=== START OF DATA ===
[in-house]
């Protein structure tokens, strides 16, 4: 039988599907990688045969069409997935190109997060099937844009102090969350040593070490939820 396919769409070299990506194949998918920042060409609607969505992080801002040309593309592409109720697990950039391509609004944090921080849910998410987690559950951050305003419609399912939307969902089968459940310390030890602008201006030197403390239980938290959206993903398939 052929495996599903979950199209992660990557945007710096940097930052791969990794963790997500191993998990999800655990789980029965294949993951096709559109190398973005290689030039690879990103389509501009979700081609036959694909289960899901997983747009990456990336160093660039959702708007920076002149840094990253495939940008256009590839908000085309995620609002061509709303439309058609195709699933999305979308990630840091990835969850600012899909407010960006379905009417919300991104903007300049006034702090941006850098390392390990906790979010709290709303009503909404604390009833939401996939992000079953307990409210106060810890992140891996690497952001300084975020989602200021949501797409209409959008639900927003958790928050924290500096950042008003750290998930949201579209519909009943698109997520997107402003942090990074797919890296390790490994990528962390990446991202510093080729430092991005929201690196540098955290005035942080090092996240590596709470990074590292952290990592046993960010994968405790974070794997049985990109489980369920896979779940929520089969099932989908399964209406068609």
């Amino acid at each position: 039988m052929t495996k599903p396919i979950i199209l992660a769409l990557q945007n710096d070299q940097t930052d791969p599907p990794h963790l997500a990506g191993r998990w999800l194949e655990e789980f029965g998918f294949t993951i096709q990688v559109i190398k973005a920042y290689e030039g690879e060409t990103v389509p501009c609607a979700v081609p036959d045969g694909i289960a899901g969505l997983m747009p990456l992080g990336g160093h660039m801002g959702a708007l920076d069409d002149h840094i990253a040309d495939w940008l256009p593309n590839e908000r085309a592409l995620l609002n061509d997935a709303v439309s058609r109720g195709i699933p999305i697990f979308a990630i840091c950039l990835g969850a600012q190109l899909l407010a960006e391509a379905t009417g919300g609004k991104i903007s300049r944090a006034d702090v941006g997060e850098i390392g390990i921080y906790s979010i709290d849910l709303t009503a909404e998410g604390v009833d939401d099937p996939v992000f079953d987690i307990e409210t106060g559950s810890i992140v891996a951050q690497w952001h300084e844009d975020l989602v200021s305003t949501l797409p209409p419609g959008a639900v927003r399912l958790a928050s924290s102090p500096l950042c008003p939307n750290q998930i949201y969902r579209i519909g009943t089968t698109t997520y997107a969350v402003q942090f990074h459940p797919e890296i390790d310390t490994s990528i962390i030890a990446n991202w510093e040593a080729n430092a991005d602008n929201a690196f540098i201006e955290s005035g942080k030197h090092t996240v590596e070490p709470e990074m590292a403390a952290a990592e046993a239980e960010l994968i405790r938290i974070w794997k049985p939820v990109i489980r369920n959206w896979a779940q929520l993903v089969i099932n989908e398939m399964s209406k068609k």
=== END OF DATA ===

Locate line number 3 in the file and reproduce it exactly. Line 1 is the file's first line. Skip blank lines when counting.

């Amino acid at each position: 039988m052929t495996k599903p396919i979950i199209l992660a769409l990557q945007n710096d070299q940097t930052d791969p599907p990794h963790l997500a990506g191993r998990w999800l194949e655990e789980f029965g998918f294949t993951i096709q990688v559109i190398k973005a920042y290689e030039g690879e060409t990103v389509p501009c609607a979700v081609p036959d045969g694909i289960a899901g969505l997983m747009p990456l992080g990336g160093h660039m801002g959702a708007l920076d069409d002149h840094i990253a040309d495939w940008l256009p593309n590839e908000r085309a592409l995620l609002n061509d997935a709303v439309s058609r109720g195709i699933p999305i697990f979308a990630i840091c950039l990835g969850a600012q190109l899909l407010a960006e391509a379905t009417g919300g609004k991104i903007s300049r944090a006034d702090v941006g997060e850098i390392g390990i921080y906790s979010i709290d849910l709303t009503a909404e998410g604390v009833d939401d099937p996939v992000f079953d987690i307990e409210t106060g559950s810890i992140v891996a951050q690497w952001h300084e844009d975020l989602v200021s305003t949501l797409p209409p419609g959008a639900v927003r399912l958790a928050s924290s102090p500096l950042c008003p939307n750290q998930i949201y969902r579209i519909g009943t089968t698109t997520y997107a969350v402003q942090f990074h459940p797919e890296i390790d310390t490994s990528i962390i030890a990446n991202w510093e040593a080729n430092a991005d602008n929201a690196f540098i201006e955290s005035g942080k030197h090092t996240v590596e070490p709470e990074m590292a403390a952290a990592e046993a239980e960010l994968i405790r938290i974070w794997k049985p939820v990109i489980r369920n959206w896979a779940q929520l993903v089969i099932n989908e398939m399964s209406k068609k």